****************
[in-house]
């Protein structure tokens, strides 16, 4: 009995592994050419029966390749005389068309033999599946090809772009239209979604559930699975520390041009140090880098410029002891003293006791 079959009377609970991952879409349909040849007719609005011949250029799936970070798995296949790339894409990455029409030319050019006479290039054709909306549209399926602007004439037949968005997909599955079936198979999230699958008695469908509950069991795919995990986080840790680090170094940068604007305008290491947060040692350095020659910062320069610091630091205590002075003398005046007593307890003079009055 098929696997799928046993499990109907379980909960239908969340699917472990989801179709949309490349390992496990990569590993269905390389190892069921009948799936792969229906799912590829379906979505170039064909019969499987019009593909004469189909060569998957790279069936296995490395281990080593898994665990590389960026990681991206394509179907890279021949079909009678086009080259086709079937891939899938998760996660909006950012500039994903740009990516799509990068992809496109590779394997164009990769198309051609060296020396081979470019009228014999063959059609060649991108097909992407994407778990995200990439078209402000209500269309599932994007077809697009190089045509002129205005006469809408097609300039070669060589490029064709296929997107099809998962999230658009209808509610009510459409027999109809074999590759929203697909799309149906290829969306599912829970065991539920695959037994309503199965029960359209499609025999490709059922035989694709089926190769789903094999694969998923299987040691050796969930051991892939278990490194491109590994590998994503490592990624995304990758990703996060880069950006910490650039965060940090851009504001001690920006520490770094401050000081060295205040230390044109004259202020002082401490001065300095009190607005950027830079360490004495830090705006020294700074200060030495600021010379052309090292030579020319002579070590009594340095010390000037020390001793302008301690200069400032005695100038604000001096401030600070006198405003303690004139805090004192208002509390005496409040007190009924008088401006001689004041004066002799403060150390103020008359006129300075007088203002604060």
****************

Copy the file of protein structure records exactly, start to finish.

[in-house]
């Protein structure tokens, strides 16, 4: 009995592994050419029966390749005389068309033999599946090809772009239209979604559930699975520390041009140090880098410029002891003293006791 079959009377609970991952879409349909040849007719609005011949250029799936970070798995296949790339894409990455029409030319050019006479290039054709909306549209399926602007004439037949968005997909599955079936198979999230699958008695469908509950069991795919995990986080840790680090170094940068604007305008290491947060040692350095020659910062320069610091630091205590002075003398005046007593307890003079009055 098929696997799928046993499990109907379980909960239908969340699917472990989801179709949309490349390992496990990569590993269905390389190892069921009948799936792969229906799912590829379906979505170039064909019969499987019009593909004469189909060569998957790279069936296995490395281990080593898994665990590389960026990681991206394509179907890279021949079909009678086009080259086709079937891939899938998760996660909006950012500039994903740009990516799509990068992809496109590779394997164009990769198309051609060296020396081979470019009228014999063959059609060649991108097909992407994407778990995200990439078209402000209500269309599932994007077809697009190089045509002129205005006469809408097609300039070669060589490029064709296929997107099809998962999230658009209808509610009510459409027999109809074999590759929203697909799309149906290829969306599912829970065991539920695959037994309503199965029960359209499609025999490709059922035989694709089926190769789903094999694969998923299987040691050796969930051991892939278990490194491109590994590998994503490592990624995304990758990703996060880069950006910490650039965060940090851009504001001690920006520490770094401050000081060295205040230390044109004259202020002082401490001065300095009190607005950027830079360490004495830090705006020294700074200060030495600021010379052309090292030579020319002579070590009594340095010390000037020390001793302008301690200069400032005695100038604000001096401030600070006198405003303690004139805090004192208002509390005496409040007190009924008088401006001689004041004066002799403060150390103020008359006129300075007088203002604060």